Dry weather hits fodder stocks
THE FUW has called on the UK and Welsh Governments to take action to reduce the impact of the dry weather on farms and livestock.
Across Wales, farms are experiencing major problems due to the dry weather, and the Welsh Government has already given the go-ahead for a number of derogations to help reduce the pressure.
In letters to Welsh Rural Affairs Cabinet Secretary Lesley Griffiths and UK Environment Secretary Michael Gove, the union asks for the ministers to work with their counterparts across the UK to minimise current and looming problems.
An urgent meeting between the Cabinet Secretary, Welsh farming organisations and others has been requested, while Mr Gove has been asked to consider ways in which the UK Government might intervene to prevent crops being burnt in straw-fired power stations – including introducing a temporary ban on the practice to increase supplies available for animals.
FUW Vice President Eifion Huws said: “We had an unusually wet and long winter, meaning farms had to house livestock for longer than usual and fodder supplies had run out before the spring.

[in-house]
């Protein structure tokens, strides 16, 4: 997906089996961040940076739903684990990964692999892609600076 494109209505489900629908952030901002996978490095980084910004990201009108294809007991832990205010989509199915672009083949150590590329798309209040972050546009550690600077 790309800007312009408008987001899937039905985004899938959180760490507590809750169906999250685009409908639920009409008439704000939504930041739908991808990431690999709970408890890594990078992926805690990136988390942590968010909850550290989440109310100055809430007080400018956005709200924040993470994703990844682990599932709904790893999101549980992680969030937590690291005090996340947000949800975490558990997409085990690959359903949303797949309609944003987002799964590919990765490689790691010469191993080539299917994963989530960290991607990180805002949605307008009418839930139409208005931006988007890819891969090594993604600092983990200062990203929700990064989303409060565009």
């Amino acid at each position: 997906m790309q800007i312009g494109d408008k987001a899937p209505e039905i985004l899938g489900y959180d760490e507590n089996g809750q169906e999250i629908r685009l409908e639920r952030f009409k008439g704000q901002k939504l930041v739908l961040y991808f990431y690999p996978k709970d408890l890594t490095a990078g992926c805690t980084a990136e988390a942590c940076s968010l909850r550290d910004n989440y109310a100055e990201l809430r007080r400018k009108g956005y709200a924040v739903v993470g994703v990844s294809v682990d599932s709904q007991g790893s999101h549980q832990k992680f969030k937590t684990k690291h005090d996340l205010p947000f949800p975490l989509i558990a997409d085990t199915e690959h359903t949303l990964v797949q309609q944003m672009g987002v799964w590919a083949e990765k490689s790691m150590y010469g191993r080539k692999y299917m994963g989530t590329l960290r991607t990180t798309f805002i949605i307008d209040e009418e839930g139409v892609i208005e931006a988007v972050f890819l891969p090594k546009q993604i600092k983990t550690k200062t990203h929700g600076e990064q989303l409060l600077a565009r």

“Having started the new season with fodder reserves at zero, we have now gone from one extreme to the other, with soaring temperatures and the extended dry period adding to problems caused by the previous wet weather.”
Mr Huws said streams, wells and boreholes had dried up, grass growth was severely affected, with many areas killed off, and a fall in the quality and quality of hay and straw crops.
“Grass growth is so badly affected many are now feeding animals with first-cut silage which would normally not have been used until the autumn, and the chances of making up for that as summer progresses are vanishingly small.
“This means even if conditions this coming autumn and winter are more normal than they were during the past twelve months, fodder shortages will hit farmers early on, causing major problems as we go into the winter.”
Mr Huws said the fact that crops which are likely to be desperately needed by farmers over the coming year is being burnt in straw-fired power stations added to concerns.
“We have asked the Secretary of State to consider ways in which the UK Government might intervene to minimise the additional problems which will hit our industry if desperately needed supplies have been used in this way.
“That includes introducing a temporary ban on the practice in order to increase the supplies available for animals over the coming winter.”
“We also believe an urgent meeting between our Welsh Cabinet Secretary, Welsh farming organisations and others is needed to investigate what actions can be taken in Wales to alleviate current problems and those we are likely to face this coming winter.”